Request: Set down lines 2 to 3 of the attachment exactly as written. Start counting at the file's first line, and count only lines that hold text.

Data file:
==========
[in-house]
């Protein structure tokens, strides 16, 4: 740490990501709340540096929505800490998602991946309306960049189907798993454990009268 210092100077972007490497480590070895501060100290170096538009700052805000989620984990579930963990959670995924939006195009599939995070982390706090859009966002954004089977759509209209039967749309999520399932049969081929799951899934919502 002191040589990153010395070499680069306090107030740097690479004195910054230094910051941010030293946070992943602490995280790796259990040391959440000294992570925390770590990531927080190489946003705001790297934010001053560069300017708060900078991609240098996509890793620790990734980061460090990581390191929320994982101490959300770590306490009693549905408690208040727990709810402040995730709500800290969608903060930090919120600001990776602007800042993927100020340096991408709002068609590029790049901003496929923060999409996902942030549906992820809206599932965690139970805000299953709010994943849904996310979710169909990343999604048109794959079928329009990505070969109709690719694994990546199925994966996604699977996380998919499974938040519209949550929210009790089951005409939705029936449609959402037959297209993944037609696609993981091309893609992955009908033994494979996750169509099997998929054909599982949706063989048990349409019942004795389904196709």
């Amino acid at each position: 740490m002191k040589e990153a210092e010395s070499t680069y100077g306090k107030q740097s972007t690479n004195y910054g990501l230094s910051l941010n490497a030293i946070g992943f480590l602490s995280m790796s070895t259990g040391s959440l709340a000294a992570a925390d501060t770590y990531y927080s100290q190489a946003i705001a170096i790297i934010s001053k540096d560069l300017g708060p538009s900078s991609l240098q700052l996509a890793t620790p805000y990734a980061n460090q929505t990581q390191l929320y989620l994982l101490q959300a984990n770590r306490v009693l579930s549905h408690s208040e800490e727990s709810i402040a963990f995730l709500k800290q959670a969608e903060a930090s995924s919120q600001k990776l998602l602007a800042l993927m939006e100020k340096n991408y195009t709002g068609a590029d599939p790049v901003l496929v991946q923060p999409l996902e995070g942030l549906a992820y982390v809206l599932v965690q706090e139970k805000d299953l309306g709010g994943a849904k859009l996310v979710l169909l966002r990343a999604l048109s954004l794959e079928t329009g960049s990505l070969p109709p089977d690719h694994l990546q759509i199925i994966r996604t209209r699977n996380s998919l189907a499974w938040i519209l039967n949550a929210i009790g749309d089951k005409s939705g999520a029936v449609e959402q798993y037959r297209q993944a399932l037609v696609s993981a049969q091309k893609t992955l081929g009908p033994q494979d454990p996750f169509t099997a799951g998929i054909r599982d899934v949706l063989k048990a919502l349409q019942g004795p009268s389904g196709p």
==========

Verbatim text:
């Protein structure tokens, strides 16, 4: 740490990501709340540096929505800490998602991946309306960049189907798993454990009268 210092100077972007490497480590070895501060100290170096538009700052805000989620984990579930963990959670995924939006195009599939995070982390706090859009966002954004089977759509209209039967749309999520399932049969081929799951899934919502 002191040589990153010395070499680069306090107030740097690479004195910054230094910051941010030293946070992943602490995280790796259990040391959440000294992570925390770590990531927080190489946003705001790297934010001053560069300017708060900078991609240098996509890793620790990734980061460090990581390191929320994982101490959300770590306490009693549905408690208040727990709810402040995730709500800290969608903060930090919120600001990776602007800042993927100020340096991408709002068609590029790049901003496929923060999409996902942030549906992820809206599932965690139970805000299953709010994943849904996310979710169909990343999604048109794959079928329009990505070969109709690719694994990546199925994966996604699977996380998919499974938040519209949550929210009790089951005409939705029936449609959402037959297209993944037609696609993981091309893609992955009908033994494979996750169509099997998929054909599982949706063989048990349409019942004795389904196709």
């Amino acid at each position: 740490m002191k040589e990153a210092e010395s070499t680069y100077g306090k107030q740097s972007t690479n004195y910054g990501l230094s910051l941010n490497a030293i946070g992943f480590l602490s995280m790796s070895t259990g040391s959440l709340a000294a992570a925390d501060t770590y990531y927080s100290q190489a946003i705001a170096i790297i934010s001053k540096d560069l300017g708060p538009s900078s991609l240098q700052l996509a890793t620790p805000y990734a980061n460090q929505t990581q390191l929320y989620l994982l101490q959300a984990n770590r306490v009693l579930s549905h408690s208040e800490e727990s709810i402040a963990f995730l709500k800290q959670a969608e903060a930090s995924s919120q600001k990776l998602l602007a800042l993927m939006e100020k340096n991408y195009t709002g068609a590029d599939p790049v901003l496929v991946q923060p999409l996902e995070g942030l549906a992820y982390v809206l599932v965690q706090e139970k805000d299953l309306g709010g994943a849904k859009l996310v979710l169909l966002r990343a999604l048109s954004l794959e079928t329009g960049s990505l070969p109709p089977d690719h694994l990546q759509i199925i994966r996604t209209r699977n996380s998919l189907a499974w938040i519209l039967n949550a929210i009790g749309d089951k005409s939705g999520a029936v449609e959402q798993y037959r297209q993944a399932l037609v696609s993981a049969q091309k893609t992955l081929g009908p033994q494979d454990p996750f169509t099997a799951g998929i054909r599982d899934v949706l063989k048990a919502l349409q019942g004795p009268s389904g196709p």